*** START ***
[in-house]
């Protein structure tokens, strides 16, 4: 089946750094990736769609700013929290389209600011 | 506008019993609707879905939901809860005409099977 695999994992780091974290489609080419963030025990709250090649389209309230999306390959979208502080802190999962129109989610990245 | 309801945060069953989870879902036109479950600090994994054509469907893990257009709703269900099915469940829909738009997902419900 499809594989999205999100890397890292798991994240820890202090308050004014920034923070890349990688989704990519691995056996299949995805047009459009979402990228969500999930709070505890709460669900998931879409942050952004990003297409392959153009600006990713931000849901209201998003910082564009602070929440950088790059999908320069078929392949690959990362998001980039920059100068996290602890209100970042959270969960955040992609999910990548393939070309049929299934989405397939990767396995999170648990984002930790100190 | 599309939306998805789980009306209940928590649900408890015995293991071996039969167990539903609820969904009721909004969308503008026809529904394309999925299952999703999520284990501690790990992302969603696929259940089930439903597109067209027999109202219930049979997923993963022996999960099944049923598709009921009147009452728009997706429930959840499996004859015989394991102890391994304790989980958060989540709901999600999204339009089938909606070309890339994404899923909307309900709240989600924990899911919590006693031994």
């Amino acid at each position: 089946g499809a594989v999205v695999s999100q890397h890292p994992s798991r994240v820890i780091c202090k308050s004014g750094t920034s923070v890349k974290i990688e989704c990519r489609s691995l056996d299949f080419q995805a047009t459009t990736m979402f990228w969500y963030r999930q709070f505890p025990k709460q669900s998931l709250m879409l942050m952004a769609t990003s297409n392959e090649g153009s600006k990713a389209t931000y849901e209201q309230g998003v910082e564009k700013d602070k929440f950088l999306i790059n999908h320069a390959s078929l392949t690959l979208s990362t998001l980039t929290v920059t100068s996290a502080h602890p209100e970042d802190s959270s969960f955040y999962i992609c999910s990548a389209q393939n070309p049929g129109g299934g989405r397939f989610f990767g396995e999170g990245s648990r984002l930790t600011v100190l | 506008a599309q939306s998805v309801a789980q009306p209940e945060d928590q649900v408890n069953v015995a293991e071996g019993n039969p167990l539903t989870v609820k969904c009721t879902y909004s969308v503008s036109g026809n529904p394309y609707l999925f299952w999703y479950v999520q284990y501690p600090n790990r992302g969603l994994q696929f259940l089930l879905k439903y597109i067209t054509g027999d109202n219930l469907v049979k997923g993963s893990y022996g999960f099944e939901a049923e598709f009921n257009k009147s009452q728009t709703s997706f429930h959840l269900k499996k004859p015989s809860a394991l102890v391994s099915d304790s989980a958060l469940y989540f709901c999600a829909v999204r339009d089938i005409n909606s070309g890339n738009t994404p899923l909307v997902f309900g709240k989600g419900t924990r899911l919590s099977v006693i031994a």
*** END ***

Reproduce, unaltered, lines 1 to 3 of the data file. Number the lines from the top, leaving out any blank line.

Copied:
[in-house]
């Protein structure tokens, strides 16, 4: 089946750094990736769609700013929290389209600011 | 506008019993609707879905939901809860005409099977 695999994992780091974290489609080419963030025990709250090649389209309230999306390959979208502080802190999962129109989610990245 | 309801945060069953989870879902036109479950600090994994054509469907893990257009709703269900099915469940829909738009997902419900 499809594989999205999100890397890292798991994240820890202090308050004014920034923070890349990688989704990519691995056996299949995805047009459009979402990228969500999930709070505890709460669900998931879409942050952004990003297409392959153009600006990713931000849901209201998003910082564009602070929440950088790059999908320069078929392949690959990362998001980039920059100068996290602890209100970042959270969960955040992609999910990548393939070309049929299934989405397939990767396995999170648990984002930790100190 | 599309939306998805789980009306209940928590649900408890015995293991071996039969167990539903609820969904009721909004969308503008026809529904394309999925299952999703999520284990501690790990992302969603696929259940089930439903597109067209027999109202219930049979997923993963022996999960099944049923598709009921009147009452728009997706429930959840499996004859015989394991102890391994304790989980958060989540709901999600999204339009089938909606070309890339994404899923909307309900709240989600924990899911919590006693031994």
């Amino acid at each position: 089946g499809a594989v999205v695999s999100q890397h890292p994992s798991r994240v820890i780091c202090k308050s004014g750094t920034s923070v890349k974290i990688e989704c990519r489609s691995l056996d299949f080419q995805a047009t459009t990736m979402f990228w969500y963030r999930q709070f505890p025990k709460q669900s998931l709250m879409l942050m952004a769609t990003s297409n392959e090649g153009s600006k990713a389209t931000y849901e209201q309230g998003v910082e564009k700013d602070k929440f950088l999306i790059n999908h320069a390959s078929l392949t690959l979208s990362t998001l980039t929290v920059t100068s996290a502080h602890p209100e970042d802190s959270s969960f955040y999962i992609c999910s990548a389209q393939n070309p049929g129109g299934g989405r397939f989610f990767g396995e999170g990245s648990r984002l930790t600011v100190l | 506008a599309q939306s998805v309801a789980q009306p209940e945060d928590q649900v408890n069953v015995a293991e071996g019993n039969p167990l539903t989870v609820k969904c009721t879902y909004s969308v503008s036109g026809n529904p394309y609707l999925f299952w999703y479950v999520q284990y501690p600090n790990r992302g969603l994994q696929f259940l089930l879905k439903y597109i067209t054509g027999d109202n219930l469907v049979k997923g993963s893990y022996g999960f099944e939901a049923e598709f009921n257009k009147s009452q728009t709703s997706f429930h959840l269900k499996k004859p015989s809860a394991l102890v391994s099915d304790s989980a958060l469940y989540f709901c999600a829909v999204r339009d089938i005409n909606s070309g890339n738009t994404p899923l909307v997902f309900g709240k989600g419900t924990r899911l919590s099977v006693i031994a």